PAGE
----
Wednesday, November 5, 2008

Thank you everyone

for being kind to your poll workers yesterday; it was a long day for a lot of us. Poll workers start an hour before the polls open (at least here) to make sure everything is ready for voters, and stay until everything is counted and cleaned up. For me, that meant being at the polling station from 6 AM until 11:30 PM. It also meant I was up at 5 AM and not even home until after midnight. The head judges probably were still on the clock delivering stuff until after midnight.
Some of the high points of the day? Helping a lady register to vote for the very first time after finalizing her citizenship within the last six months (and seeing how proud she was to show me her certificate!); having a brand-new mom come in to vote, even though it meant a temporary discharge from the hospital and leaving her baby there; lots of people that care, one way or another, about their country and the process of having a voice; being able to give one of my best friends a hug when she came to vote (and finding out they closed their small business a bit early yesterday so they would have enough time).
If you have never been a poll worker, think about it. It is an interesting and informative process and has good training. You don't have to work all day, half days are an option, some of us are just gluttons. Of course, it also meant we missed out on watching stuff on TV that the rest of the country may have been tuning into. But I think it was worth it.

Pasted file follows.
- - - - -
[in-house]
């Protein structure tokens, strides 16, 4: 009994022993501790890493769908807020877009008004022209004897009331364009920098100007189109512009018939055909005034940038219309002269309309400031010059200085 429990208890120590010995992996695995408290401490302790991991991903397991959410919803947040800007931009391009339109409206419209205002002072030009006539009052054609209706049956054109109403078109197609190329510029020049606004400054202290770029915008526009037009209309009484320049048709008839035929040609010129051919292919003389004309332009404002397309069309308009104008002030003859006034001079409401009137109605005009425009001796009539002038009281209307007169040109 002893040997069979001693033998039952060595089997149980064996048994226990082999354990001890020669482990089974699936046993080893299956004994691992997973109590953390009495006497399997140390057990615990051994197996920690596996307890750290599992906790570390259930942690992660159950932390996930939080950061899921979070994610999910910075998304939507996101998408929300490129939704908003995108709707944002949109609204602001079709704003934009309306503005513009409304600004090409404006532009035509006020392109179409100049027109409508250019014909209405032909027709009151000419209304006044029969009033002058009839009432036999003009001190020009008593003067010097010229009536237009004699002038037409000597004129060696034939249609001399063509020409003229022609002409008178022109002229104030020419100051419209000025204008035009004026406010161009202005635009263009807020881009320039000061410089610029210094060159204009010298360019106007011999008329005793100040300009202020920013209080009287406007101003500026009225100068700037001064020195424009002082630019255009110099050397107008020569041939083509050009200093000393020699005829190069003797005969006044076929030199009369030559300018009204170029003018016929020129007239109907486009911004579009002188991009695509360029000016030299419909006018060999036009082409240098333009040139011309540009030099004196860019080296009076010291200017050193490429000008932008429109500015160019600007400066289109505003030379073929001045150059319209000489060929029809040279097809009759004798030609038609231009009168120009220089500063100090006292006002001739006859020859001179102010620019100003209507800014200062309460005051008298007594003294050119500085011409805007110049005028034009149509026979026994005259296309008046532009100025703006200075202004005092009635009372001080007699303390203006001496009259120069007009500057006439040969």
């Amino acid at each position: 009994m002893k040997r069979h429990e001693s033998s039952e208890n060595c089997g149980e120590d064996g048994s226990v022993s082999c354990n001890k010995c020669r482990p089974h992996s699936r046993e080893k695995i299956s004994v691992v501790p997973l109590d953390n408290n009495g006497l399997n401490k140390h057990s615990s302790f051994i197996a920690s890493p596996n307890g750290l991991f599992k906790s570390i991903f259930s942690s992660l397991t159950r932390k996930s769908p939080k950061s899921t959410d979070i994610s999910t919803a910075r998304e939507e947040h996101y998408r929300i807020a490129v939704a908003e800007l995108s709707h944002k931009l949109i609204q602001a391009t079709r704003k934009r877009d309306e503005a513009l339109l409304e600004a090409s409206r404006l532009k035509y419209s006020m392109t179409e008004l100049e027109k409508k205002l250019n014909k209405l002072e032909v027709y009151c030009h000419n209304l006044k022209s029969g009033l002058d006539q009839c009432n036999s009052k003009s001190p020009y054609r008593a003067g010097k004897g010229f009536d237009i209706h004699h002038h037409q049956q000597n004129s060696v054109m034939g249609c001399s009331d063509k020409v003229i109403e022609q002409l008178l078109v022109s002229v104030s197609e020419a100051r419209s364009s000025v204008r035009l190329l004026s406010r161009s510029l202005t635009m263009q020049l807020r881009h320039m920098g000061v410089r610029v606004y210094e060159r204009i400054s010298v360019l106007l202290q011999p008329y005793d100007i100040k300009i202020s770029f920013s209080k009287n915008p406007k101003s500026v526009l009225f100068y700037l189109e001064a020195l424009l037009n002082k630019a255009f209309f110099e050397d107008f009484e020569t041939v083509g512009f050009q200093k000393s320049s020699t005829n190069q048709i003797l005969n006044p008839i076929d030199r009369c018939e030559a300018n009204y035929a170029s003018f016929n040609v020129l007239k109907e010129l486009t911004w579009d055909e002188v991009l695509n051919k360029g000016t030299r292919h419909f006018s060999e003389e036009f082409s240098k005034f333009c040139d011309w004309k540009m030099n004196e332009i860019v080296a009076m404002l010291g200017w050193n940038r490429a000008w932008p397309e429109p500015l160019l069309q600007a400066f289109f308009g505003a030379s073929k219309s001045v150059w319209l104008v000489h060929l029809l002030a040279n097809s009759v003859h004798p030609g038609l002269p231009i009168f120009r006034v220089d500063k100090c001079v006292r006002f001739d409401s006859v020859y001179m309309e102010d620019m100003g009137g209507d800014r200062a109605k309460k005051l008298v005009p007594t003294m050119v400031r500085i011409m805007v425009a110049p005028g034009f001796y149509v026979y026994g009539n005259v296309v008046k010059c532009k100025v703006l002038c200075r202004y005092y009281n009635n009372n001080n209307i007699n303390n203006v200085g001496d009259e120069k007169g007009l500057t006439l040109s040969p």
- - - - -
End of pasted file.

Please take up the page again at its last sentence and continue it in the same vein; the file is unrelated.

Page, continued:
Have a great day (and I will be back later with your weekly Oribel update)!


Claudia said...

How does one volunteer for that? I've never seen any information on volunteering. I'd love to do it, even if for part of the day.

Bubblesknits said...

I've always encountered such nice poll workers. Usually the same ladies every year, too. We live in a really small town. :-)

momlee said...

I second the recommendation - it is exciting to be part of the process. I don't have the option of half days, but got home by nine. I got to help young first time voters, a naturalized lady whose son helped her with language, a family (parents and 3 "kids") who came in together to vote together, elderly folks who could vote by mail, but want to come in in person and have been voting for a long time. Most of our workers are not young, but our manager was a young man of 20!
Call your county - someone there should be able to direct you. It's worth the time and lack of sleep.